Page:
The eternal dispute of mankind, which does not agree on whether rhubarb is a fruit or a plant. Well, that’s just one of the mysteries of the rhubarb world. We will convince you that this plant is more interesting than you thought!
Fruits or vegetables?
This question is perhaps more complex than Shakespeare’s to be or not to be. Rhubarb actually belongs to the sorrel family (Polygonian), which also includes, for example, sorrel. However, in 1947, according to a court decision in New York, it was included among the fruits in the USA.
Possibly behind this decision was the fact that the US government wanted to support local rhubarb growers, and therefore imposed higher duties on imported fruit. However, the rhubarb fruits had to be declared first.
Today we already know that rhubarb is a vegetable that is used to make cakes, just like some other vegetables. Admit it, a sweet rhubarb pie looks so much better than a sweet tomato pie!
Watch out for the leaves!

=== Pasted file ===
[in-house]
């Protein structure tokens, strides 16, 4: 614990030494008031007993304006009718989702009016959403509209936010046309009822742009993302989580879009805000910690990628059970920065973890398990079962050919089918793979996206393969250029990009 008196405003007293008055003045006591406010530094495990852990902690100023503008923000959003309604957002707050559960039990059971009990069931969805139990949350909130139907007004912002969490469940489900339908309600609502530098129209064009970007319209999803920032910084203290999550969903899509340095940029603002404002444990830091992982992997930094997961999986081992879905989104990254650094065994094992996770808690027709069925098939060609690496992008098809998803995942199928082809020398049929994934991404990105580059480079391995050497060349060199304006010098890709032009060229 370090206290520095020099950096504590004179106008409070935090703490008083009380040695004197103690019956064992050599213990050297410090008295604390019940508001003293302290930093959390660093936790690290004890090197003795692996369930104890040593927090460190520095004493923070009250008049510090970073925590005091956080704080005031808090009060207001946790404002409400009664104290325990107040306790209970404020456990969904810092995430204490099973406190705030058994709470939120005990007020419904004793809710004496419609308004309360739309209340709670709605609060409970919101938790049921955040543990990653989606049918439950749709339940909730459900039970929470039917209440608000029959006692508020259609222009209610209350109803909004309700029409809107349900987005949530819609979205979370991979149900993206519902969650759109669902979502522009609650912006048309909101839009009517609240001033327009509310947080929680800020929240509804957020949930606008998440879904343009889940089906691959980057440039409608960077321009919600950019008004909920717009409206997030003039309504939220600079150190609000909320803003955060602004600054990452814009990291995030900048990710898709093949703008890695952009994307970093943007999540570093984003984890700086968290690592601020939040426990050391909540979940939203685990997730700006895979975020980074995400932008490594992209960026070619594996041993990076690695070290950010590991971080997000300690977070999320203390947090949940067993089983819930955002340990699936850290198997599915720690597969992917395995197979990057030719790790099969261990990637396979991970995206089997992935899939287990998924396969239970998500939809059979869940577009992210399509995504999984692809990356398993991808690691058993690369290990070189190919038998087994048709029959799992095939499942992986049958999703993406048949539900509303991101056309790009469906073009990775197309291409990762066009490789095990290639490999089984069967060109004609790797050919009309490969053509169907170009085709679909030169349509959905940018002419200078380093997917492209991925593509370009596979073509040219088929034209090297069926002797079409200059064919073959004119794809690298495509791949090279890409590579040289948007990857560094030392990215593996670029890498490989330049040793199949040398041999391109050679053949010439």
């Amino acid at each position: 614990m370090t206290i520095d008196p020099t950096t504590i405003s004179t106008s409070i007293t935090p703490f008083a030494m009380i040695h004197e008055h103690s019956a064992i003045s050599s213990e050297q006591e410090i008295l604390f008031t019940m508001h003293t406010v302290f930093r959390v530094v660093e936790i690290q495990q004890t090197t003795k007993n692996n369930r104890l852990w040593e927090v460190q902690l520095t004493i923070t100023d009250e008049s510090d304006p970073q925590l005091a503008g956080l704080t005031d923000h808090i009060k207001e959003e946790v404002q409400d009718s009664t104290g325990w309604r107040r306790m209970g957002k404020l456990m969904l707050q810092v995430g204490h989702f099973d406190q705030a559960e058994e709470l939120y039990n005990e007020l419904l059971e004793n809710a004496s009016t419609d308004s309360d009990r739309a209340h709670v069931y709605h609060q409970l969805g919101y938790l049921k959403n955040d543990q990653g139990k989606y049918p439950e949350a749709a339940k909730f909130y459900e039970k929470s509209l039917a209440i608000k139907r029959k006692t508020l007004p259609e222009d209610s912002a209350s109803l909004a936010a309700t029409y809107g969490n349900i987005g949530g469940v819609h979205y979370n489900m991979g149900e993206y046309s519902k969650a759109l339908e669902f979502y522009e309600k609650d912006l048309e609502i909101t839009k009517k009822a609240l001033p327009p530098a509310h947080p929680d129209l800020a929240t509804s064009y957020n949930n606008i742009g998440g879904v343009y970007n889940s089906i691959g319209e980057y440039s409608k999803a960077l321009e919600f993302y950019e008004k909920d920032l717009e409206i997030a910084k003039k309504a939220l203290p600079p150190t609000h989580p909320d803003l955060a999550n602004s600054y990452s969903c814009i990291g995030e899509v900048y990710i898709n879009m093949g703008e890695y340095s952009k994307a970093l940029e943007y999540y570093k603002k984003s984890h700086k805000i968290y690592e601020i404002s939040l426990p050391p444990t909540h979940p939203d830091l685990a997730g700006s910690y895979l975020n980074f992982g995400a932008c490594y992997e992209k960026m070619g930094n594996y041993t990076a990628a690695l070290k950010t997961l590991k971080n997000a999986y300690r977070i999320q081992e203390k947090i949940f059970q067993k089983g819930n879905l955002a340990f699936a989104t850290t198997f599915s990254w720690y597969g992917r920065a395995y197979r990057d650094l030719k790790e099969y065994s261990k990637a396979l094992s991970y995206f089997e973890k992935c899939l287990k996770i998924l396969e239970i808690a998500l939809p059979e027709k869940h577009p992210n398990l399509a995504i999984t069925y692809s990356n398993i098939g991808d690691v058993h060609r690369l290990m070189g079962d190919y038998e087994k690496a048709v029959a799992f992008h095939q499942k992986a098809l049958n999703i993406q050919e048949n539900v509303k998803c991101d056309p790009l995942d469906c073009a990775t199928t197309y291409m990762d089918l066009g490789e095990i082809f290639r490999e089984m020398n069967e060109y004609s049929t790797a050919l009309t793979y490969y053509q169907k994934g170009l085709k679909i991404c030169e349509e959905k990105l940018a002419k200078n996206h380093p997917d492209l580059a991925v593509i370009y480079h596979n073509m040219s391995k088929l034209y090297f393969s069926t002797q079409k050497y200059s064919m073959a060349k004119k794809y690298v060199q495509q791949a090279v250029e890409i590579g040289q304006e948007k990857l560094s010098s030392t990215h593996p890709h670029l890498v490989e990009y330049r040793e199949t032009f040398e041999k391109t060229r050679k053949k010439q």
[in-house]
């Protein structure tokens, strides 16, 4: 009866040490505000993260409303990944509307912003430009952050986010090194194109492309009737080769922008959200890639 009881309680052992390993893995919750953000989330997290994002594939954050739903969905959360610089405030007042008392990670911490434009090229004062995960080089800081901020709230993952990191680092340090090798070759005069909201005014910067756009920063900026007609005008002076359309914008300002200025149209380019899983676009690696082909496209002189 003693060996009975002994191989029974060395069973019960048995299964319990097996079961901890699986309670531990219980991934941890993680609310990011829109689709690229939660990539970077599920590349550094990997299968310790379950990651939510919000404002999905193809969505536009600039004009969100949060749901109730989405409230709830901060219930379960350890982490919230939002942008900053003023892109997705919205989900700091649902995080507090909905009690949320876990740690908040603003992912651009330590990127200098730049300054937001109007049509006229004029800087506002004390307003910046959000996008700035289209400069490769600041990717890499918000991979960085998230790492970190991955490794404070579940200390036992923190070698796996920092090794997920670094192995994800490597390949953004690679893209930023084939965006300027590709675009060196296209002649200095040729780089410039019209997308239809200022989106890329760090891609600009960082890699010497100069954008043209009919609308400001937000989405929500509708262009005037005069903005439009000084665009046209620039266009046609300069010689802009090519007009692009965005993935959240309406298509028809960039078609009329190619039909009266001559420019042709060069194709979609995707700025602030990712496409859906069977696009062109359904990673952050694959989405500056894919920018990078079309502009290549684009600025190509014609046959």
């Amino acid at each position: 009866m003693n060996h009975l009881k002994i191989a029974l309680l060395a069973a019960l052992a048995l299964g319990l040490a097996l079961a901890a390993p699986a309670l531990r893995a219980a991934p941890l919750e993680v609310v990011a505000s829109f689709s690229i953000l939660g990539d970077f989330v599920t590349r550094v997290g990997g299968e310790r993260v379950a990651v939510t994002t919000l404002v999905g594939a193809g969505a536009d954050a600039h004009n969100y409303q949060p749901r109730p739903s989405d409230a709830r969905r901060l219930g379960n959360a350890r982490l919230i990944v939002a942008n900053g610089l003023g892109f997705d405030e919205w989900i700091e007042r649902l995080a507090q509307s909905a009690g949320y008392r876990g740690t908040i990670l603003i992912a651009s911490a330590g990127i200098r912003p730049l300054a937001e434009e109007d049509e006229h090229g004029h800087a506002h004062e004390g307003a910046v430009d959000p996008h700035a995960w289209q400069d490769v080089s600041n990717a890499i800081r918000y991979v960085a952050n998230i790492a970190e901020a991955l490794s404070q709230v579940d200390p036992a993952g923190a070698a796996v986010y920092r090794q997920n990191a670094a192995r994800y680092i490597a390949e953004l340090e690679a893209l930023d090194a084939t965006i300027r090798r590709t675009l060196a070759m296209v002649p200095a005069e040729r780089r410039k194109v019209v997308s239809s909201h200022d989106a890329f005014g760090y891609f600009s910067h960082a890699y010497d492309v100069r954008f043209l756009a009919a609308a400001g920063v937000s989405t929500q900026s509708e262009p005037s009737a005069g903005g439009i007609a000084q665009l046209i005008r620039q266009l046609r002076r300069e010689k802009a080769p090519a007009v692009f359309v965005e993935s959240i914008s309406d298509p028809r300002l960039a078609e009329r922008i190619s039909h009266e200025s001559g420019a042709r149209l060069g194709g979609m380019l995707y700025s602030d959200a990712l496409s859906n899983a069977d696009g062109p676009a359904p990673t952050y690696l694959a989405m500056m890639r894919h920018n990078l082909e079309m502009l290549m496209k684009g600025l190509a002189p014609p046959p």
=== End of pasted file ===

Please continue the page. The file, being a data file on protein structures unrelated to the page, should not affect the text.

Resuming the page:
Rhubarb is known for its poisonous leaves. They contain oxalic acid, which causes kidney stones. Therefore, only stems are consumed, even heat-treated stems. Eat 5 kilograms of leaves cause you death!
The origin of the word will surprise you
In Old Latin, rhubarb was spoken Rio Barbarum, which literally means “barbarian root” or “foreign root”. This is because rhubarb is grown in the Himalayas. It is frost-resistant and was considered a medicinal herb there.
It depends on the color
The color of the rhubarb stalk determines its flavour. The darker and redder the stem, the sweeter it tastes. People also use the red color of rhubarb to dye eggs and hair. Thanks to its fibers, some people use rhubarb for knitting.
More resistant than weeds
She is said to be crazy. This is because once you plant it, you won’t get rid of it. On the other hand, it is also a big plus, because it is completely non-requiring and you can get a really big crop of rhubarb. Rhubarb is frost-resistant, and if you want to get rid of it, you have to do something really drastic. Once it settles and settles, whether you mow it down or sear it, it probably won’t go away.
If you are interested in an article on the rhubarb plant, you can read more information, including recipes or tips and advice for growing in our April issue. Záhradkár magazine.
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